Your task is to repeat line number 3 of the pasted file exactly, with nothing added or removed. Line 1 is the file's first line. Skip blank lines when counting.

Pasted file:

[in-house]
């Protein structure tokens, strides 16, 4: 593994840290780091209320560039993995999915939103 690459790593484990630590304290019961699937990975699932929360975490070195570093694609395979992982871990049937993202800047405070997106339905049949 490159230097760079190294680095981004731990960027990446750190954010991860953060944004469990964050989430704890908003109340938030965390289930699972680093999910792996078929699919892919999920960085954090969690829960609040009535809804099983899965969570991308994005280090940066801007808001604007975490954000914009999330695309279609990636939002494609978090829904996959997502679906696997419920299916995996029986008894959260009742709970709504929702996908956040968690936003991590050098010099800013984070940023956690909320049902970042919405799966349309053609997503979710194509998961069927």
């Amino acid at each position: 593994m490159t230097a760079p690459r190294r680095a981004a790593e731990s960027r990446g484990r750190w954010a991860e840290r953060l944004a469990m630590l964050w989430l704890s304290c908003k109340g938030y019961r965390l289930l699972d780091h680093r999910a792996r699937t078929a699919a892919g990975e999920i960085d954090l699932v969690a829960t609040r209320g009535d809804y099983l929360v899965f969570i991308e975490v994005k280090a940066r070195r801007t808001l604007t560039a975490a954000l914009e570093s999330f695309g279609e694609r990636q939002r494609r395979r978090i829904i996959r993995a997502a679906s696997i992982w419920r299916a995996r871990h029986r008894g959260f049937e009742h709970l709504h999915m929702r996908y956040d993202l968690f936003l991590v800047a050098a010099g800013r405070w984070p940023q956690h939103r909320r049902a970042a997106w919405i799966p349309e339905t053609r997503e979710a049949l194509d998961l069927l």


């Amino acid at each position: 593994m490159t230097a760079p690459r190294r680095a981004a790593e731990s960027r990446g484990r750190w954010a991860e840290r953060l944004a469990m630590l964050w989430l704890s304290c908003k109340g938030y019961r965390l289930l699972d780091h680093r999910a792996r699937t078929a699919a892919g990975e999920i960085d954090l699932v969690a829960t609040r209320g009535d809804y099983l929360v899965f969570i991308e975490v994005k280090a940066r070195r801007t808001l604007t560039a975490a954000l914009e570093s999330f695309g279609e694609r990636q939002r494609r395979r978090i829904i996959r993995a997502a679906s696997i992982w419920r299916a995996r871990h029986r008894g959260f049937e009742h709970l709504h999915m929702r996908y956040d993202l968690f936003l991590v800047a050098a010099g800013r405070w984070p940023q956690h939103r909320r049902a970042a997106w919405i799966p349309e339905t053609r997503e979710a049949l194509d998961l069927l």